Oliver was always the “eternal optimist,” says Bonancini. “If something didn’t go well — a good, seasoned employee was leaving, if a deal that you were looking to get done fell through, he would always say, ‘You know Michael, we’re going to turn this into a positive’ and that’s exactly what we would do. No matter how dire things got or how disappointing things were, he would turn around and have that final boost of energy… we’re going to pick up the pieces and make it even better than before. That is a big part of what O&B is today.”
While the foodservice-and-hospitality industry has evolved significantly since Oliver landed on the scene in 1978, the impact the industry giant had on it still reverberates more than 40 years later. “He was a driving force in Canadian hospitality,” says Wylie. “Our restaurants were and are a showcase, proving to Torontonians that our city could be a world-class hospitality centre — that you could get the same delicious meal at Biff’s as you could in a small bistro in Paris, or that you didn’t have to go New York for a five-star fine-dining experience, you just had to ride the TD Centre tower elevator to the 54th floor to Canoe.
“The second chapter of his legacy is the overwhelming growth of O&B — again leading the way for other Toronto-based hospitality entrepreneurs, showing by doing, that it is possible to scale exponentially, without sacrificing your vision and values through a commitment to culture and customer service.”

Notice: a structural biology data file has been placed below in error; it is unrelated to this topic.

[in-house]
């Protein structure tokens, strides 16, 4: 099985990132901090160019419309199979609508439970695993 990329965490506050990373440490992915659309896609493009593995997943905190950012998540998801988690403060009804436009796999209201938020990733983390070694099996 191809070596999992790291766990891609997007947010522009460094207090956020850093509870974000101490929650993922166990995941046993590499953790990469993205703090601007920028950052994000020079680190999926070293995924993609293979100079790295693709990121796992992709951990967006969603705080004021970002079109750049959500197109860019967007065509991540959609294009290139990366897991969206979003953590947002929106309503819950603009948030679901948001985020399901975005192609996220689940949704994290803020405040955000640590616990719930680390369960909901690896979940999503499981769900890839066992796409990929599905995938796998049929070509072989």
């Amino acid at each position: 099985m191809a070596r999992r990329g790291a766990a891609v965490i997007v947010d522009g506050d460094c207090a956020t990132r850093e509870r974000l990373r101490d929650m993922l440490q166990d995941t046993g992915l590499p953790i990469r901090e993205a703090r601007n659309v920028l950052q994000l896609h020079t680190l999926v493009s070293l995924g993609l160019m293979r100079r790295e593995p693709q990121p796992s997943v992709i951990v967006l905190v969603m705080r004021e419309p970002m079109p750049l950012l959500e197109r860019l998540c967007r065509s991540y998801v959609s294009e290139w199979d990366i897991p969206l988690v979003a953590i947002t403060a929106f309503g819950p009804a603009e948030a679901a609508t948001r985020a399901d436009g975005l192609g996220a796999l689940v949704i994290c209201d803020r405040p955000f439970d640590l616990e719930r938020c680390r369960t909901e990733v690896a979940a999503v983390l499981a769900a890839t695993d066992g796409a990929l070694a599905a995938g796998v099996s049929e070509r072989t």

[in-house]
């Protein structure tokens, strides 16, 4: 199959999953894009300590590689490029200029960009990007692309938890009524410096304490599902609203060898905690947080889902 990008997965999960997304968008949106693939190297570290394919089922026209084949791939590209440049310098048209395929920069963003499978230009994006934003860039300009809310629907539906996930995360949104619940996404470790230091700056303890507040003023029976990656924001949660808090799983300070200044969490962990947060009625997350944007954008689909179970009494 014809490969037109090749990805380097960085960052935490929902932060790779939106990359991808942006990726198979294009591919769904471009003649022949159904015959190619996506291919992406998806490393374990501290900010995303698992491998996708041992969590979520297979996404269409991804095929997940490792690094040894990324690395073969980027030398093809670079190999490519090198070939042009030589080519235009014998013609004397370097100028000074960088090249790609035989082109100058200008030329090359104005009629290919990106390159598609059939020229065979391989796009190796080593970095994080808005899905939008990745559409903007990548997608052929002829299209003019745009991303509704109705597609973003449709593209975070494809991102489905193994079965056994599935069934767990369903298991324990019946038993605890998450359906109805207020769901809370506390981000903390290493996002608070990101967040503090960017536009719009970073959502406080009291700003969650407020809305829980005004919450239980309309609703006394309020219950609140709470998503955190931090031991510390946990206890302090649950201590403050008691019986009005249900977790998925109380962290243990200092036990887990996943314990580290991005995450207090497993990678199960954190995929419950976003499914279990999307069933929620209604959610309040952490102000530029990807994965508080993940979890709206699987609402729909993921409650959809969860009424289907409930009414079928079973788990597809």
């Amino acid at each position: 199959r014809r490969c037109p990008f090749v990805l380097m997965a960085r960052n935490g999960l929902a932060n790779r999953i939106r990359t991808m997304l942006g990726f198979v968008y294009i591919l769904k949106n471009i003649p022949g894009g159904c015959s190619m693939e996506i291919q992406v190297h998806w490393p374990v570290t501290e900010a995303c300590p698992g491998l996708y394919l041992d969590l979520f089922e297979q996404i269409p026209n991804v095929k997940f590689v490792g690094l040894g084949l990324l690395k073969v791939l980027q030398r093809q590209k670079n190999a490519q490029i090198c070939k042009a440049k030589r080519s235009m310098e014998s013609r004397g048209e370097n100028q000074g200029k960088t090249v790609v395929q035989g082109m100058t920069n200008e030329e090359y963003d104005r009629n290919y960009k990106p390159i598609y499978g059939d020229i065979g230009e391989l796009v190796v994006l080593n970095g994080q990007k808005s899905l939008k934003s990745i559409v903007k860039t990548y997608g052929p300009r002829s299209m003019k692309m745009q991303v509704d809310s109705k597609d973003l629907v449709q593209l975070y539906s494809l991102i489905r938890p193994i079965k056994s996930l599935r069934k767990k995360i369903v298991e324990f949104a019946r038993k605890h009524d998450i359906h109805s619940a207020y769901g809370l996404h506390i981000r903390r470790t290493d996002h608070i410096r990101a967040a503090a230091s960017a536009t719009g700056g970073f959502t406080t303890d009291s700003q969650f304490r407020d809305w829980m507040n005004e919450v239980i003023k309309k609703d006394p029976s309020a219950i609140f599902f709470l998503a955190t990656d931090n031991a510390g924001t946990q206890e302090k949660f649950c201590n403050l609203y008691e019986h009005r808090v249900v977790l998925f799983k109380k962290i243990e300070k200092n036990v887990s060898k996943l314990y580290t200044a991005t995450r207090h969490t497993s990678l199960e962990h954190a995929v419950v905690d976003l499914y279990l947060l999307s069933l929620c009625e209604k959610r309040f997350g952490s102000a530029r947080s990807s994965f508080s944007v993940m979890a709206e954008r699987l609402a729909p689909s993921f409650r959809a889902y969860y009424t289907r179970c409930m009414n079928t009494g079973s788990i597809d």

Though his untimely death last fall at the age of 74, after battling cancer for more than a year, left his family, friends and the industry shaken and grief-stricken, the dogged and determined way he fought through the illness was emblematic of the way he lived his life — with strength, conviction and grace. Like her dad always taught her, Vanessa says she’s trying to focus on the silver linings, “to try to find things I wouldn’t have done without having gone through his cancer journey and losing him.”
One of those lessons was “to become a regular blood donor after having seen how the blood transfusions he received in the months leading up to goodbye helped him so much. We talked about whose blood we thought he was getting, and what made that person donate, and how grateful we were that they did.” Always learning lessons, just as her father had taught her, earlier this year Vanessa and a friend organized a blood drive and brought 170 people form the industry together to donate, many for the first time.
Ultimately, you could not be in Oliver’s orbit without being impressed or inspired by this giant of a man. As Suraci states, “In the end what impressed me the most about Peter was his genuine gratitude — for his family, for his ability to give back, and for his team at O&B.” And, as Wylie says, “Peter will be remembered by most not just because of his visionary leadership, or his proven ability as a builder, or his passion and commitment for his philanthropic work but for his genuine interest in people, and how he made them feel. And that’s a powerful legacy.”